One of the important differences between retained and contingent recruitment firms is that retained headhunting firms interview their candidates in detail before recommending that their clients meet with them. Part of a headhunter’s value proposition is that they save clients time by carefully interviewing candidates before recommending that the client meets them. The headhunter’s candidate roster should be carefully curated this way.
Once a candidate has had an initial pitch call with the headhunter, read the job description and confirmed their interest in the role, the next stage is for the headhunter to interview them. Face-to-face interviews used to be the de facto method for this, but the rise of videoconferencing platforms like Zoom has made this much less necessary in modern times.
It’s often difficult for headhunters to technically qualify candidates, and these technical capabilities can be important elements of many roles. No headhunter can grill a CTO about the details of modern software engineering, or a CFO about the nuances of treasury management. Rather, the headhunter is trying to assess;
- Culturally – are they a good fit with the line manager and broader organisation?
- Seniority – are they the right level for the role?
- Motivation – what drives them?
- Skills – do they have the requisite industry and functional experience we need?
If a detailed technical assessment is needed, that’s usually best left to someone well qualified in the client organisation. Headhunters will discuss candidate profiles with clients during their regular update calls to help them calibrate the fit. Once the client is happy to meet a particular candidate, the headhunter will provide them with a CV (or equivalent – perhaps a PDF version of their Linkedin profile) and a “candidate report” – the headhunter’s write-up of the candidate’s experience and fit against the position. This candidate report is a useful tool for the client as it should give an effective summary of the candidate’s experience and enable the client to focus on whichever areas interest them the most during their interview with the candidate.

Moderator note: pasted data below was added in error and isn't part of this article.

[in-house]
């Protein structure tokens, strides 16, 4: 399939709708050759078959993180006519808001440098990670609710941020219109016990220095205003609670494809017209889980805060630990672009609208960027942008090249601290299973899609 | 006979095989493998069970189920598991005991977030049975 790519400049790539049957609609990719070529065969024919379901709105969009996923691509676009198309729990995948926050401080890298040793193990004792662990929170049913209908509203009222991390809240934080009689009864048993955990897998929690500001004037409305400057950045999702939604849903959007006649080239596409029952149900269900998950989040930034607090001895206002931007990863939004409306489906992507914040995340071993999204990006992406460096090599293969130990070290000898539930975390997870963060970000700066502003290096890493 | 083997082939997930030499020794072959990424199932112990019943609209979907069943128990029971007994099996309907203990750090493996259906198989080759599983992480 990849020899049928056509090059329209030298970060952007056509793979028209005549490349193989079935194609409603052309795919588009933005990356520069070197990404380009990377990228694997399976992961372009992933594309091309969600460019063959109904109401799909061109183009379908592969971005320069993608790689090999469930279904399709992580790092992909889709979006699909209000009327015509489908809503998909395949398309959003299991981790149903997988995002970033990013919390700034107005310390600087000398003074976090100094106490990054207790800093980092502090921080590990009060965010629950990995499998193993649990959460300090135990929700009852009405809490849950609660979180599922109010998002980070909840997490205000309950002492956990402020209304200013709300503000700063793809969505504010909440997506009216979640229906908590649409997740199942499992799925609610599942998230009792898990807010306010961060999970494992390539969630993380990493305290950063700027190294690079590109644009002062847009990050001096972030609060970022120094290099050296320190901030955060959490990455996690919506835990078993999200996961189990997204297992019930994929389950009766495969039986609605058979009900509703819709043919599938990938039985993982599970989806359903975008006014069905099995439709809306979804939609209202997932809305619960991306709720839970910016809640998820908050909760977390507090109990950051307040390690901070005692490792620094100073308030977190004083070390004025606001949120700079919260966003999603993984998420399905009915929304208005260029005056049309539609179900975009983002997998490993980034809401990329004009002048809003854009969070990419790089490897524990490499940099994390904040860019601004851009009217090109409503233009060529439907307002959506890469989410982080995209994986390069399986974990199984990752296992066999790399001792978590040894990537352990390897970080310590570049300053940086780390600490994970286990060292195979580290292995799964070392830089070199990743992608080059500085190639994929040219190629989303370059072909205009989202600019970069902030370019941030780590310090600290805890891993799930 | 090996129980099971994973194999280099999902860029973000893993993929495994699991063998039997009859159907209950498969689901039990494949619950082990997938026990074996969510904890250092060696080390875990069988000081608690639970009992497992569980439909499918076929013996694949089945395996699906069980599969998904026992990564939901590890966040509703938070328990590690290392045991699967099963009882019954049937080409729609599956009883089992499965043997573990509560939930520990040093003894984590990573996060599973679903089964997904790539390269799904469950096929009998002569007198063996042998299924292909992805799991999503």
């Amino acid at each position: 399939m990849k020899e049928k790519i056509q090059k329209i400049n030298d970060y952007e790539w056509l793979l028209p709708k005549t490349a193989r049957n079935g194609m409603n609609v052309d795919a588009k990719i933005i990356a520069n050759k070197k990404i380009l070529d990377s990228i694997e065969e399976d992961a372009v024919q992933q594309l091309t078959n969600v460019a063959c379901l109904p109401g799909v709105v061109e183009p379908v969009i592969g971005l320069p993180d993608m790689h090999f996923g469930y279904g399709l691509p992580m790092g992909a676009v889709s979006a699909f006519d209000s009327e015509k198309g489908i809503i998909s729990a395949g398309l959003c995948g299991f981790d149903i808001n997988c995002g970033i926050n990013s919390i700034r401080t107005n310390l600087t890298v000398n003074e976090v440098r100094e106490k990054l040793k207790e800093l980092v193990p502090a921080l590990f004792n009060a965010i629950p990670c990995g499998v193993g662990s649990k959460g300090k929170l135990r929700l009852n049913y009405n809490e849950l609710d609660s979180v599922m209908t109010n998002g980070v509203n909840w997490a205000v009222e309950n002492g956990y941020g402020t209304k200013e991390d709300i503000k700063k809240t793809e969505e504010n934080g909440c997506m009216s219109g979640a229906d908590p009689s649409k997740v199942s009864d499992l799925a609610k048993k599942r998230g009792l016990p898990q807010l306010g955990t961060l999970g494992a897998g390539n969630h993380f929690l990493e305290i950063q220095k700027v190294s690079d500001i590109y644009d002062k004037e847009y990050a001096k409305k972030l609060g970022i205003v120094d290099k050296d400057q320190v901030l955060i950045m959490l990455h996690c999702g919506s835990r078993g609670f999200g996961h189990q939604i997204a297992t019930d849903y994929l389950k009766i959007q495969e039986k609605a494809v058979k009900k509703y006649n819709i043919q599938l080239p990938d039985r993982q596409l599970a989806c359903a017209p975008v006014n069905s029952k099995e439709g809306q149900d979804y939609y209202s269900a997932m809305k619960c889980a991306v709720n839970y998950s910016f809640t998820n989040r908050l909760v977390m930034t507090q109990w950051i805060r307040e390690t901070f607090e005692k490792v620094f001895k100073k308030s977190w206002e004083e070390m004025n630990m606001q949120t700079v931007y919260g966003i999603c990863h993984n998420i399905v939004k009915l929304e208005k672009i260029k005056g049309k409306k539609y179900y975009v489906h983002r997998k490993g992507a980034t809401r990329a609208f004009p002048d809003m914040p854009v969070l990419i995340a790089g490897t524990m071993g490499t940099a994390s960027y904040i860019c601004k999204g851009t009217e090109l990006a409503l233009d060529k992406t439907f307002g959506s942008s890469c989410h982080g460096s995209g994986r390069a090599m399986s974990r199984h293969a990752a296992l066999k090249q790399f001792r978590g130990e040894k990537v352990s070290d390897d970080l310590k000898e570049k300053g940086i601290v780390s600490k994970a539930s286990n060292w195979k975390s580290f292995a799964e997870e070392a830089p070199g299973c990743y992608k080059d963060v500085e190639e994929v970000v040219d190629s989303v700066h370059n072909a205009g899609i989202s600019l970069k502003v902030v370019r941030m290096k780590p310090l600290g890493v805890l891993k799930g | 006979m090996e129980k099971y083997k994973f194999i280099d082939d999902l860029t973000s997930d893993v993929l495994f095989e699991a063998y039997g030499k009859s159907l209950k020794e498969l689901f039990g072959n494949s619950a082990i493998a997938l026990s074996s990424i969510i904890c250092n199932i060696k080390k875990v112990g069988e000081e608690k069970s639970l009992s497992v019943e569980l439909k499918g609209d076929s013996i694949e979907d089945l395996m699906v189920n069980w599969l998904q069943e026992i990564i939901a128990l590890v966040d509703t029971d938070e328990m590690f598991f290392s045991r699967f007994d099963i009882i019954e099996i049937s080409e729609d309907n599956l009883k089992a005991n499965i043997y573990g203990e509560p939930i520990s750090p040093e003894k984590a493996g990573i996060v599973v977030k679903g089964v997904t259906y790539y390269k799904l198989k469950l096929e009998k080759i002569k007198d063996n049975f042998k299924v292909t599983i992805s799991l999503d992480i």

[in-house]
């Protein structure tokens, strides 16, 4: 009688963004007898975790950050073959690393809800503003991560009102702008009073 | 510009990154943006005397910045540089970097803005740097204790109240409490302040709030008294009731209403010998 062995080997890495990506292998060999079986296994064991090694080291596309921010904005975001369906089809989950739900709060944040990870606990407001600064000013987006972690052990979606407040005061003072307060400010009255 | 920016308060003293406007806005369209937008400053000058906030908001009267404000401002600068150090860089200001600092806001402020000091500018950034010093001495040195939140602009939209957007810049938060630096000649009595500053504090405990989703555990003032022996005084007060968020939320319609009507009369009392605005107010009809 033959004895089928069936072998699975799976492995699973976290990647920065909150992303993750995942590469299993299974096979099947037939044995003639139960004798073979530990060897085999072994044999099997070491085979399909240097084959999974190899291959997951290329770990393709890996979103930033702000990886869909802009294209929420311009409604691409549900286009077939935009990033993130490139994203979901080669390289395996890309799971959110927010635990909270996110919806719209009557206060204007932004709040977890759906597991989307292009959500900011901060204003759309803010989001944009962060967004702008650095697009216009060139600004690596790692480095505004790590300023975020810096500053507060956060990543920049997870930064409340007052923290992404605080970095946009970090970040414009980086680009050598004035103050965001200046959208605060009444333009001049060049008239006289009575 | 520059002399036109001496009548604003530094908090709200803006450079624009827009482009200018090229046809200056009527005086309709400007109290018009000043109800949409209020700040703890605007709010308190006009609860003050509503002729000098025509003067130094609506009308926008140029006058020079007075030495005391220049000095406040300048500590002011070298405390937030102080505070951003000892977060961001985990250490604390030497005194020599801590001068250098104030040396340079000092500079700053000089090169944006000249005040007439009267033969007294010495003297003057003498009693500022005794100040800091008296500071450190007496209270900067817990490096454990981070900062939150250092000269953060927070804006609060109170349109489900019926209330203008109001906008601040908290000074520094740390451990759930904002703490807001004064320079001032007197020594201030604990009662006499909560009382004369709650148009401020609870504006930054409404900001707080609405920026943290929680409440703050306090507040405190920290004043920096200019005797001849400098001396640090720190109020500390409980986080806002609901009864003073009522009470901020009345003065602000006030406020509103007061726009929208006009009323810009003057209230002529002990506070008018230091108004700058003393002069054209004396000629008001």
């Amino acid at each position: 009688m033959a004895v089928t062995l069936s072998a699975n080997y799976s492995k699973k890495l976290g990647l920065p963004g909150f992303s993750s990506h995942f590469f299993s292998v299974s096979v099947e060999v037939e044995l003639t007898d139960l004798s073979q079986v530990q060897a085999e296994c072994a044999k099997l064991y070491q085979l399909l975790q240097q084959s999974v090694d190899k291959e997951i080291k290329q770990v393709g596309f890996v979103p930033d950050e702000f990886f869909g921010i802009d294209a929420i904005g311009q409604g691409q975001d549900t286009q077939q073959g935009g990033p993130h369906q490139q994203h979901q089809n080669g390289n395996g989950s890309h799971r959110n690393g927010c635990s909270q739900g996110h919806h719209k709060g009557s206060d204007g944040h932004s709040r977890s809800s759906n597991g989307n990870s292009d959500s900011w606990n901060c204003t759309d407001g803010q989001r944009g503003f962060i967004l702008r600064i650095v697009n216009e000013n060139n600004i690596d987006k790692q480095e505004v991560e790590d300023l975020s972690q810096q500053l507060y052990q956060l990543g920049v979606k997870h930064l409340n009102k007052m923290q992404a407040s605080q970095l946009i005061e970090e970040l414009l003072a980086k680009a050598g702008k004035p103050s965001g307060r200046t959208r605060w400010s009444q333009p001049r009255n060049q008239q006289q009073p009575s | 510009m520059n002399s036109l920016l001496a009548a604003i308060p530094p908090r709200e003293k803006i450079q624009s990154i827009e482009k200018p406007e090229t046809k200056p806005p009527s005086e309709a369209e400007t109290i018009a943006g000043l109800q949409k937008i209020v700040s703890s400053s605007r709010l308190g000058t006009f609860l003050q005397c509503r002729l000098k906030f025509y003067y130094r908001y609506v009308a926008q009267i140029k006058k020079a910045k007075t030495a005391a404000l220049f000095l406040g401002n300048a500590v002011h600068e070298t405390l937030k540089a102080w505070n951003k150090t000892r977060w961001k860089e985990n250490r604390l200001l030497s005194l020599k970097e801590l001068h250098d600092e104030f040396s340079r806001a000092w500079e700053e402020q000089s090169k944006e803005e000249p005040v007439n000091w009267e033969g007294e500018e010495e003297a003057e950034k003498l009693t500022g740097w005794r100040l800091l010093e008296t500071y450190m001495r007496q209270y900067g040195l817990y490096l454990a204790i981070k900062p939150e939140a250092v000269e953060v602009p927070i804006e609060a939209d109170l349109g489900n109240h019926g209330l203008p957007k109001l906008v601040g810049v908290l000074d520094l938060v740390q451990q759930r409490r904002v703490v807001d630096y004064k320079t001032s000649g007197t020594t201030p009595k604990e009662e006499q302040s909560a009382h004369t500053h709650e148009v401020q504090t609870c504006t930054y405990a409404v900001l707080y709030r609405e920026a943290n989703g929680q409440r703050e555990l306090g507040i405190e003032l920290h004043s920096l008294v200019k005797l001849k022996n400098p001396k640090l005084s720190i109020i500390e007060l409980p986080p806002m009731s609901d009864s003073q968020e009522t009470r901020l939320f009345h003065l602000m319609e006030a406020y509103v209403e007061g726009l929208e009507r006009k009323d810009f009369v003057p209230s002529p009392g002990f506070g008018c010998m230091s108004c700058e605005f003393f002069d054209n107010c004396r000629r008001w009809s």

Some companies value psychometric assessments of candidates, and many of the larger, “SHREK” headhunting firms have in house teams of psychologists to help with that assessment. Smaller firms may also have a network of independent psychologists who they can enrol into headhunting processes as needed.
How long is a shortlist of candidates in a headhunting process?
It really varies from project to project, but perhaps 5-7 candidates is a typical shortlist of candidates for a client to interview. Whilst every headhunter hopes that the initial group of candidates solves the problem, the reality is that the headhunter needs to introduce as many candidates as it takes to get to hire, and many headhunting assignments require more than 10 introduced candidates to close. The headhunter must therefore carefully balance “giving the client enough choice to close the project” whilst not “burning goodwill by introducing too many candidates that don’t make the grade”.